JACKSON, Miss. (AP) — Mississippi lawmakers met in special session Wednesday and worked quickly to approve nearly $247 million in state incentives for an aluminum plant that could bring 1,000 jobs to the northern part of the state by 2029.

Many legislators voted on the incentives without knowing the name of the company. Republican Gov. Tate Reeves said a nondisclosure agreement prohibited him from publicly naming the company, and some House and Senate leaders said they intentionally did not find out the name because they did not want to let the information slip out before the deal is complete.

During a debate Wednesday, House Ways and and Means Committee Chairman Trey Lamar said the company is “an existing employer there in the area.”

Only the governor can call a special session, and Democratic legislators questioned why Reeves has not called sessions to address other issues, including funding for Jackson’s troubled water system or for struggling rural hospitals.

“Many Mississippians are suffering and dying. But none of these things, despite being matters of literal life and death, compelled the governor to call a special session,” Rep. Robert Johnson of Natchez said Wednesday during a Democratic Caucus news conference. “So, what compelled him to bring us back again? A victory lap being portrayed publicly as an emergency? But this feels a lot more like a campaign event, a political pep rally, than public service.”

Mississippi governors often have quick timelines to push incentives packages through the Legislature for large economic development projects, and it’s not unusual for them to try to keep company names secret until deals are complete.

The Mississippi secretary of state’s website shows a company called Aluminum Dynamics LLC registered in the state Oct. 26. One of the company’s officers is Richard Poinsatte, who has been vice president and treasurer for Steel Dynamics Inc., according to his LinkedIn page. The registration with the secretary of state’s office shows Aluminum Dynamics LLC has the same street address in Fort Wayne, Indiana, as Steel Dynamics Inc., which is also known as SDI.

Steel Dynamics Inc. already owns a steel mill near Columbus, Mississippi. The company announced in a news release in July that it plans to develop an aluminum mill in the Southeastern United States, “based largely on increasing demand from the automotive and sustainable beverage can industries.”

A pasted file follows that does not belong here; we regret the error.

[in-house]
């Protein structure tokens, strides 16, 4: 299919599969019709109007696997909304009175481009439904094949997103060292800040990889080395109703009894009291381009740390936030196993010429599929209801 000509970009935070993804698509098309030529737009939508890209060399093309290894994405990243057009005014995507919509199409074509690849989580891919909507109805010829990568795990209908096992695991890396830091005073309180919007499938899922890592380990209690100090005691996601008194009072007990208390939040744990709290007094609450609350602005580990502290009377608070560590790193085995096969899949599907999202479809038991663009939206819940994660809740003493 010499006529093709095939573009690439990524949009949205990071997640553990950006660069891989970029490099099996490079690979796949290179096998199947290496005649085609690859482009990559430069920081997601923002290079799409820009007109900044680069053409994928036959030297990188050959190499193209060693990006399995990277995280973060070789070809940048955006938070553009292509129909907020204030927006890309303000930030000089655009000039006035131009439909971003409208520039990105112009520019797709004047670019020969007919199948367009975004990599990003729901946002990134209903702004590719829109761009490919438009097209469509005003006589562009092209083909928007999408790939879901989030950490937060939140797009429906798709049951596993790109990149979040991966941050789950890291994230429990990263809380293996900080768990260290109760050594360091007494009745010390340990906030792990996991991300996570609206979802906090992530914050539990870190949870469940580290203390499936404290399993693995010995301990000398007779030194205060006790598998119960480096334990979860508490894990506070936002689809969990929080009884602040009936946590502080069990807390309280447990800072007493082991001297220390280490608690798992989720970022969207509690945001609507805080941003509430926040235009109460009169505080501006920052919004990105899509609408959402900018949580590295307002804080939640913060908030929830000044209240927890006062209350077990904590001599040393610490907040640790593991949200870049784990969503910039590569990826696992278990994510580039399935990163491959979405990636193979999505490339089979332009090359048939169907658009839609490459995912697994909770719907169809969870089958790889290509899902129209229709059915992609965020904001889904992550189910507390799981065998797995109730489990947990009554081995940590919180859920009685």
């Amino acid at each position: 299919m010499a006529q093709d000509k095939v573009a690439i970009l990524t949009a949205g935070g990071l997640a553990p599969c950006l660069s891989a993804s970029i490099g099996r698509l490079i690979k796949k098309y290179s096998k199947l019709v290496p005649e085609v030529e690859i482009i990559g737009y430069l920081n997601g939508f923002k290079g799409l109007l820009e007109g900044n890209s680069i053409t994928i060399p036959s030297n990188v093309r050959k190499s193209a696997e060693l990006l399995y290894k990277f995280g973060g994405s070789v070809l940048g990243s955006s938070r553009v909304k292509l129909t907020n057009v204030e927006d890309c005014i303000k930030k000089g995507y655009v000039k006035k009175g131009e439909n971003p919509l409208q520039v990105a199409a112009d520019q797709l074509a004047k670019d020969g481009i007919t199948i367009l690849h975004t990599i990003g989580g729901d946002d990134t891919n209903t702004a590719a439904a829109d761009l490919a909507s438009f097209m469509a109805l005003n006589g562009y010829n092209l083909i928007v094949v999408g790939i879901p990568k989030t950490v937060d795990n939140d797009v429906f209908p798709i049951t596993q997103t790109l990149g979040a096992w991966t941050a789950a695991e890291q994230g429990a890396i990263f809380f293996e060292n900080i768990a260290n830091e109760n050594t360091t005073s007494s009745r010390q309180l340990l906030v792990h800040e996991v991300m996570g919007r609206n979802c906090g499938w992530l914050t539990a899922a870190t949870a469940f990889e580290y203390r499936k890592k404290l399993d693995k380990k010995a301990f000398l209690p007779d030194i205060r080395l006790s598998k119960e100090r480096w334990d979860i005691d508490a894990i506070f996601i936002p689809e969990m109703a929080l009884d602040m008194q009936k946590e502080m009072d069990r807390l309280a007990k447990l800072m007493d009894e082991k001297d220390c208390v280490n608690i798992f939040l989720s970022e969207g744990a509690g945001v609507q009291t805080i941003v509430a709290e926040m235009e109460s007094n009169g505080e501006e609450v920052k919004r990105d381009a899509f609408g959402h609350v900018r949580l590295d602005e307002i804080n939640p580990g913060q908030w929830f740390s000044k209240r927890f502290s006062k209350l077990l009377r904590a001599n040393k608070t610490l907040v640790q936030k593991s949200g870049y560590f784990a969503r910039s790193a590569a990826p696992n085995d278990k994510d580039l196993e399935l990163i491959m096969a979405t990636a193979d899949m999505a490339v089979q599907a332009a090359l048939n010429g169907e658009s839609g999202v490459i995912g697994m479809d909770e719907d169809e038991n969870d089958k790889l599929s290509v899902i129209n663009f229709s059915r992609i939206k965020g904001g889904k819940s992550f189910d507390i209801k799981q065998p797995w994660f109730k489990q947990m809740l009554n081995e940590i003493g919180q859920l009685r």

The Associated Press left a phone message Wednesday for Steel Dynamics spokesperson Tricia Meyers with questions about whether the company plans an aluminum plant in Mississippi. She did not immediately respond.

The AP could not find a website for a Mississippi-based company called Aluminum Dynamics, and the registration with the secretary of state did not include a phone number for the company.

Reeves announced Monday that he was calling the special session to begin two days later. He said in a news release that the project includes “a flat-rolled aluminum production facility, biocarbon production facilities and certain other industrial facilities. The facilities would be in the Golden Triangle area, which encompasses Columbus, Starkville and West Point and is near the Alabama border.

Republicans hold wide majorities in the House and Senate. On Wednesday, bills were passing with broad bipartisan support, with a few votes in opposition.

Reeves said the average salary at the aluminum plant would be $93,000 — significantly higher than than the average pay for jobs in one of the poorest states in the U.S.

The proposed state incentive package includes $155 million in direct contributions, about $25 million for roads in and around the project site, money to help purchase land and income tax rebates, Reeves said Tuesday.

The governor said the company would spend $2.5 billion, which would be the largest up-front investment to date for a company seeking state incentives to locate in Mississippi.

The previous record was in 2016, when Continental Tire announced a $1.45 billion investment to build a manufacturing plant in central Mississippi. The German company promised 2,500 jobs with an average pay of about $40,000 a year.

During a 2016 special session, legislators approved $263 million in borrowing for Continental, including $20 million to be repaid by Hinds County. With other tax breaks and aid, The Associated Press estimated the value of all incentives to Continental would exceed $600 million. The Continental plant opened in 2019.

Reeves said conversations about the new project began less than four months ago.

He said the state will have “aggressive” provisions to recover its investment if the company does not fulfill promises.